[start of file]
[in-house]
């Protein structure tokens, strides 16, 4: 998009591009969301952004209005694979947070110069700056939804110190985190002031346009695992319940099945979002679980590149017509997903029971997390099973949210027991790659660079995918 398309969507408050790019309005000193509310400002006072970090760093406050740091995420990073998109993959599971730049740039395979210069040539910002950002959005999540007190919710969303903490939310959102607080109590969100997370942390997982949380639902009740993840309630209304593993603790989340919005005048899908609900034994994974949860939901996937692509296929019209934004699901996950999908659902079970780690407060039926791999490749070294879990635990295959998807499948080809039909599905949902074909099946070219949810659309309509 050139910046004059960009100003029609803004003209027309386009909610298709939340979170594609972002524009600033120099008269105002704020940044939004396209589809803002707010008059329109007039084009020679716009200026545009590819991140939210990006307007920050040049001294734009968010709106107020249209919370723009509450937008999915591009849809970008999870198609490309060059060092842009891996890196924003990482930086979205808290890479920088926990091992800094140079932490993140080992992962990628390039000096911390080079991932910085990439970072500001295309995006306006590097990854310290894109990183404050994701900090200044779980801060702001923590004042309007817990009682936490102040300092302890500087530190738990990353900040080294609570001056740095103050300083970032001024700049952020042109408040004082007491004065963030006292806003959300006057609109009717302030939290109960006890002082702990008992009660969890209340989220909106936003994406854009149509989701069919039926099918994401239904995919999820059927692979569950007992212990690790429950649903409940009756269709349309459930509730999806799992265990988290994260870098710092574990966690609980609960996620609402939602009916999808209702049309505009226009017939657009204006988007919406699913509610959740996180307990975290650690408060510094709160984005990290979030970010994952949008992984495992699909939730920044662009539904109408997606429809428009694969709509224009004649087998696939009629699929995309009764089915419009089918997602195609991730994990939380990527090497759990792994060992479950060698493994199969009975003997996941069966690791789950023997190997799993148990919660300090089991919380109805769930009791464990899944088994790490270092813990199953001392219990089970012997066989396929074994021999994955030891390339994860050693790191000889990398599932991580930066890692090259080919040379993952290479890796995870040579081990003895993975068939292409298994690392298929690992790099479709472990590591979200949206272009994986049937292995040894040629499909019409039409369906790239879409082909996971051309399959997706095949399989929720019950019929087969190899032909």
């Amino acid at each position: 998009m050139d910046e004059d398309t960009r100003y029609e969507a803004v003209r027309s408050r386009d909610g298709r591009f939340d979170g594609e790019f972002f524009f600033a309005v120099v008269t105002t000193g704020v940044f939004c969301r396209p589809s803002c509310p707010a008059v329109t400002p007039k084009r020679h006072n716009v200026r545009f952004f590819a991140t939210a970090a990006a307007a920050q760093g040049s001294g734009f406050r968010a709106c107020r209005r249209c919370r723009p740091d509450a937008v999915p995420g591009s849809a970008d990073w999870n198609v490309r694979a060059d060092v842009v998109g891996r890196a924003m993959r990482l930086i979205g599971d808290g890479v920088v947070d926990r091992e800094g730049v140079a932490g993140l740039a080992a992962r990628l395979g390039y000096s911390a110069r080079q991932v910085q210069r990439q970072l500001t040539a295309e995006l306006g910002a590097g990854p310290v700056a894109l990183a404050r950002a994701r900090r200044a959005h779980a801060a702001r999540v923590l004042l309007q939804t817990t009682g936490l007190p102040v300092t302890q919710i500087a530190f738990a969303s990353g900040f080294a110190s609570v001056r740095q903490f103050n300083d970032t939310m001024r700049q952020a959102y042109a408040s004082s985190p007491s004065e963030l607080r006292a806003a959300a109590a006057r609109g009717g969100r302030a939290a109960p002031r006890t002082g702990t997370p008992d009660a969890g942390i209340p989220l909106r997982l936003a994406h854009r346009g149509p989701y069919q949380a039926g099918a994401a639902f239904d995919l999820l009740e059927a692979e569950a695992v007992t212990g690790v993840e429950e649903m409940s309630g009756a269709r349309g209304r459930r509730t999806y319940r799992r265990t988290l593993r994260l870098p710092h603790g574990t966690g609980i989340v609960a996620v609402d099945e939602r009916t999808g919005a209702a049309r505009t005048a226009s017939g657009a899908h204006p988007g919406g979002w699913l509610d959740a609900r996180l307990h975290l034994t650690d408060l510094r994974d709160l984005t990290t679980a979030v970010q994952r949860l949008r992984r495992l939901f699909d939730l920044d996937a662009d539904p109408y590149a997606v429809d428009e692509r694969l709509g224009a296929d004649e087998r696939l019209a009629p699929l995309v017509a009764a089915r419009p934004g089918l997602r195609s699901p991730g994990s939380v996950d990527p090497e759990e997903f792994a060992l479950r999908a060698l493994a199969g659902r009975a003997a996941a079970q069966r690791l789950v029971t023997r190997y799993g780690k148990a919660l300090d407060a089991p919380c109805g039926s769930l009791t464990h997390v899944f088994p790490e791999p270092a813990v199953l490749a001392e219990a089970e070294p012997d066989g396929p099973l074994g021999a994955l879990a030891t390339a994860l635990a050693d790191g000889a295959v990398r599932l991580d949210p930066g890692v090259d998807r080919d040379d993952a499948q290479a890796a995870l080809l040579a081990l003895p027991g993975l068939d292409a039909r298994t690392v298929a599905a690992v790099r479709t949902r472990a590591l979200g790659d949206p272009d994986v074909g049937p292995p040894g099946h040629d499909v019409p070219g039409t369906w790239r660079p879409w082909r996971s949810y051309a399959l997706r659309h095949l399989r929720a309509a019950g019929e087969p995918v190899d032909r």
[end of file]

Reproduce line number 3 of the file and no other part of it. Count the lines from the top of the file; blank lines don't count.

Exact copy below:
């Amino acid at each position: 998009m050139d910046e004059d398309t960009r100003y029609e969507a803004v003209r027309s408050r386009d909610g298709r591009f939340d979170g594609e790019f972002f524009f600033a309005v120099v008269t105002t000193g704020v940044f939004c969301r396209p589809s803002c509310p707010a008059v329109t400002p007039k084009r020679h006072n716009v200026r545009f952004f590819a991140t939210a970090a990006a307007a920050q760093g040049s001294g734009f406050r968010a709106c107020r209005r249209c919370r723009p740091d509450a937008v999915p995420g591009s849809a970008d990073w999870n198609v490309r694979a060059d060092v842009v998109g891996r890196a924003m993959r990482l930086i979205g599971d808290g890479v920088v947070d926990r091992e800094g730049v140079a932490g993140l740039a080992a992962r990628l395979g390039y000096s911390a110069r080079q991932v910085q210069r990439q970072l500001t040539a295309e995006l306006g910002a590097g990854p310290v700056a894109l990183a404050r950002a994701r900090r200044a959005h779980a801060a702001r999540v923590l004042l309007q939804t817990t009682g936490l007190p102040v300092t302890q919710i500087a530190f738990a969303s990353g900040f080294a110190s609570v001056r740095q903490f103050n300083d970032t939310m001024r700049q952020a959102y042109a408040s004082s985190p007491s004065e963030l607080r006292a806003a959300a109590a006057r609109g009717g969100r302030a939290a109960p002031r006890t002082g702990t997370p008992d009660a969890g942390i209340p989220l909106r997982l936003a994406h854009r346009g149509p989701y069919q949380a039926g099918a994401a639902f239904d995919l999820l009740e059927a692979e569950a695992v007992t212990g690790v993840e429950e649903m409940s309630g009756a269709r349309g209304r459930r509730t999806y319940r799992r265990t988290l593993r994260l870098p710092h603790g574990t966690g609980i989340v609960a996620v609402d099945e939602r009916t999808g919005a209702a049309r505009t005048a226009s017939g657009a899908h204006p988007g919406g979002w699913l509610d959740a609900r996180l307990h975290l034994t650690d408060l510094r994974d709160l984005t990290t679980a979030v970010q994952r949860l949008r992984r495992l939901f699909d939730l920044d996937a662009d539904p109408y590149a997606v429809d428009e692509r694969l709509g224009a296929d004649e087998r696939l019209a009629p699929l995309v017509a009764a089915r419009p934004g089918l997602r195609s699901p991730g994990s939380v996950d990527p090497e759990e997903f792994a060992l479950r999908a060698l493994a199969g659902r009975a003997a996941a079970q069966r690791l789950v029971t023997r190997y799993g780690k148990a919660l300090d407060a089991p919380c109805g039926s769930l009791t464990h997390v899944f088994p790490e791999p270092a813990v199953l490749a001392e219990a089970e070294p012997d066989g396929p099973l074994g021999a994955l879990a030891t390339a994860l635990a050693d790191g000889a295959v990398r599932l991580d949210p930066g890692v090259d998807r080919d040379d993952a499948q290479a890796a995870l080809l040579a081990l003895p027991g993975l068939d292409a039909r298994t690392v298929a599905a690992v790099r479709t949902r472990a590591l979200g790659d949206p272009d994986v074909g049937p292995p040894g099946h040629d499909v019409p070219g039409t369906w790239r660079p879409w082909r996971s949810y051309a399959l997706r659309h095949l399989r929720a309509a019950g019929e087969p995918v190899d032909r």